17 Kenai Peninsula schools will start the school year entirely online

All sports competitions for central peninsula are canceled
Published: Aug. 18, 2020 at 9:18 PM AKDT
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ANCHORAGE, Alaska (KTUU) - Rising cases of COVID-19 in the Kenai Peninsula Borough have prompted school district officials to move to remote learning for the beginning of the school year.

A spike in cases on Tuesday pushed the district into a high-risk level, triggering safety contingencies for how the district should operate. Seventeen central peninsula schools will begin school this way, but schools in Homer and Seward are still able to begin with in-person school due to lower rates of community transmission.

KPBSD Superintendent John O’Brien announced the decision Tuesday. When school starts on Aug. 24, it will be entirely online for those 17 schools.

“I am disappointed the positive case count appears to be trending with increases in high risk levels,” O’Brien said in a statement. “Every day we will evaluate risk level trends and actual counts.”

O’Brien hopes that the central peninsula area can move to a medium-risk model before Labor Day. If cases do drop enough to move out of the high-risk category, O’Brien plans to open schools back up for onsite learning on Sept. 8.

“We will continue providing district level updates every week, plus each school will communicate directly with their families,” O’Brien said.

According to the district plan, onsite learning is still available for groups who are considered vulnerable, including special education, preschool and kindergarten students. Special education students are can continue using school buses to get to school, but all other students must find different modes of transportation.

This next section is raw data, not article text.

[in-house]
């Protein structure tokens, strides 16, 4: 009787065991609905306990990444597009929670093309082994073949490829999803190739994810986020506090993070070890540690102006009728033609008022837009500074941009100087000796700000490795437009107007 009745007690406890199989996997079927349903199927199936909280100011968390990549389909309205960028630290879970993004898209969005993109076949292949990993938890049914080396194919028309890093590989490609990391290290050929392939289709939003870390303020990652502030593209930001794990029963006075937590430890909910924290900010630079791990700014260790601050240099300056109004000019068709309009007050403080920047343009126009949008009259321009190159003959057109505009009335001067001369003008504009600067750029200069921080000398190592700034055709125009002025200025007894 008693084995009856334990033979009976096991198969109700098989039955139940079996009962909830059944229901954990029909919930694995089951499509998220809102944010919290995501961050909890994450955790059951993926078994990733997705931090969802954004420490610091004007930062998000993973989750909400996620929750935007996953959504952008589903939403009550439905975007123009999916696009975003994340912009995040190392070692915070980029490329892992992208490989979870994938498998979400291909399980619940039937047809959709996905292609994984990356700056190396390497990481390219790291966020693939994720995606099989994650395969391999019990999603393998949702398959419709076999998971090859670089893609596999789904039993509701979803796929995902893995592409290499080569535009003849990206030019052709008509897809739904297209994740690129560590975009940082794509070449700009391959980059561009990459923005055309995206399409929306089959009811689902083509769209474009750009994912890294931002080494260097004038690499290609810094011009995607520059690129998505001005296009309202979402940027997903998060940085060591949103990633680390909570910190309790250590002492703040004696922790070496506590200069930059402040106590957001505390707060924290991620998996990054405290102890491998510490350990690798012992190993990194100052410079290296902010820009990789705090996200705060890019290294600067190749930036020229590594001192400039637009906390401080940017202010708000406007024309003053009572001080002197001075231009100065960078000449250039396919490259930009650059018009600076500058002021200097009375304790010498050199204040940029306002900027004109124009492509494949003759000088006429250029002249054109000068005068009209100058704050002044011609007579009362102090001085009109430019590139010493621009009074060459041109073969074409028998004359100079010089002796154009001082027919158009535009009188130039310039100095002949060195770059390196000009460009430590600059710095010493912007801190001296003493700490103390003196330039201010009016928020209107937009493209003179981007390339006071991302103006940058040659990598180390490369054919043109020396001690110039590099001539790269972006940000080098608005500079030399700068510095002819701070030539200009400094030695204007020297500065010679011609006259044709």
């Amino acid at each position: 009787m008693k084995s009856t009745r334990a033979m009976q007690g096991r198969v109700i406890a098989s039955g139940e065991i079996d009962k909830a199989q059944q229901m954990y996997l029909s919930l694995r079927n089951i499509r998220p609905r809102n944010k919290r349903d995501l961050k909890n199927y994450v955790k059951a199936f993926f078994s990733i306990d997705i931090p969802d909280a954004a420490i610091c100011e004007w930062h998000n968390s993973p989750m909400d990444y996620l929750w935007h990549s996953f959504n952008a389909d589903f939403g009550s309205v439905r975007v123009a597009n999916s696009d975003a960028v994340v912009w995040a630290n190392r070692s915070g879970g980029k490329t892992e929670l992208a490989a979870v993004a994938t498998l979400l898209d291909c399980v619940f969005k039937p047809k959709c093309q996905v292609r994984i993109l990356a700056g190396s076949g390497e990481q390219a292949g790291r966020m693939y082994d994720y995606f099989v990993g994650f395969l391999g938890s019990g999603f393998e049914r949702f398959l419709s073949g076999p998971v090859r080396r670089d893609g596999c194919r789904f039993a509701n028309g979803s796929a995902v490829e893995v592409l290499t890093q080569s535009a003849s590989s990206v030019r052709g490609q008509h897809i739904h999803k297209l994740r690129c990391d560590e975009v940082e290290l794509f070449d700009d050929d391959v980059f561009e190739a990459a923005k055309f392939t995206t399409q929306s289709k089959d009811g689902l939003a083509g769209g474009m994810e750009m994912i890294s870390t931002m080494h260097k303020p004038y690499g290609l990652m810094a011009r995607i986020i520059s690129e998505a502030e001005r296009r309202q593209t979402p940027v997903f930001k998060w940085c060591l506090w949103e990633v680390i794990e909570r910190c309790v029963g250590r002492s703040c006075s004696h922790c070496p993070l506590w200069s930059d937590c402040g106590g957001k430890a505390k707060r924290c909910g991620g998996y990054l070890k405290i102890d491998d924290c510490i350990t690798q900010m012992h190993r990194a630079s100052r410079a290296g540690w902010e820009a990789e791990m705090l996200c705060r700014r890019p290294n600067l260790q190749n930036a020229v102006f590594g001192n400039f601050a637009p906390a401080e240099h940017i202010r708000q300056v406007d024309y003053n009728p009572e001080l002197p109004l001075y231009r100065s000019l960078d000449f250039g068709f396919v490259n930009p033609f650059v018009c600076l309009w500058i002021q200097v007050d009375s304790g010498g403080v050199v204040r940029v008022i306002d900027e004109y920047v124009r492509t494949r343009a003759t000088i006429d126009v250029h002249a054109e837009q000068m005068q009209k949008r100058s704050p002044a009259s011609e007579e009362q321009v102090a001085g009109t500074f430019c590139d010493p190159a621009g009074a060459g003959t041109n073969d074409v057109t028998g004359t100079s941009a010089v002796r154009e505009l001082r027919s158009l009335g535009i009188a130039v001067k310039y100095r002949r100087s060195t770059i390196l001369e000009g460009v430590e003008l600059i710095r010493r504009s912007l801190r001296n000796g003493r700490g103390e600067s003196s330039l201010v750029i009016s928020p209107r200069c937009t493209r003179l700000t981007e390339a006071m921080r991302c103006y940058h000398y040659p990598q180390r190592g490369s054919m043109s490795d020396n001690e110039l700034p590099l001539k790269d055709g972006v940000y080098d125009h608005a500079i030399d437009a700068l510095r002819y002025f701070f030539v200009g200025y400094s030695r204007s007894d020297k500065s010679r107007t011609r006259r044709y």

The 17 schools impacted by the high-risk model are found from Kasilof to Sterling, through Kenai, Nikiski and Soldotna. The high-risk level means all sports competitions for the area will be canceled. School pools are also closed.

The risk levels are a part of the Alaska Department of Education and Early Development’s Smart Start guidance. Schools that have high community spread and transmission of the virus are considered high risk. The high-risk designation comes with school closures and online learning.

The Smart Start guidance recommends canceling field trips, sporting events and extracurricular activities while at a high-risk level.

On Tuesday, the Department of Health and Social Services reported 15 new resident cases in the Kenai Peninsula Borough. Almost all of those cases were in the central peninsula with six new resident cases in both Kenai and Soldotna.

The central peninsula schools are not the only ones starting the school year off in a high-risk model. The Anchorage School District made the decision in July to host school online after cases continued to rise within the municipality.

The Juneau School District has moved instruction online for the beginning of the school year, but if COVID-19 cases fall, the district hopes to bring students in person in small cohorts.

The KPBSD will contact families with more information about remote school start and will release details on meal services later. The district still plans to provide what it calls “get it and go meals” starting Aug. 24.

These 17 schools are moving online:

  • Aurora Borealis Charter School
  • Kaleidoscope Charter School
  • K-Beach Elementary School
  • Kenai Alternative School
  • Kenai Central High School
  • Kenai Middle School
  • Mountain View Elementary School
  • Nikiski Middle-High School
  • Nikiski North Star Elementary School
  • Redoubt Elementary School
  • River City Academy
  • Skyview Middle School
  • Soldotna Elementary School
  • Soldotna High School
  • Soldotna Montessori Charter School
  • Sterling Elementary School
  • Tustumena Elementary School

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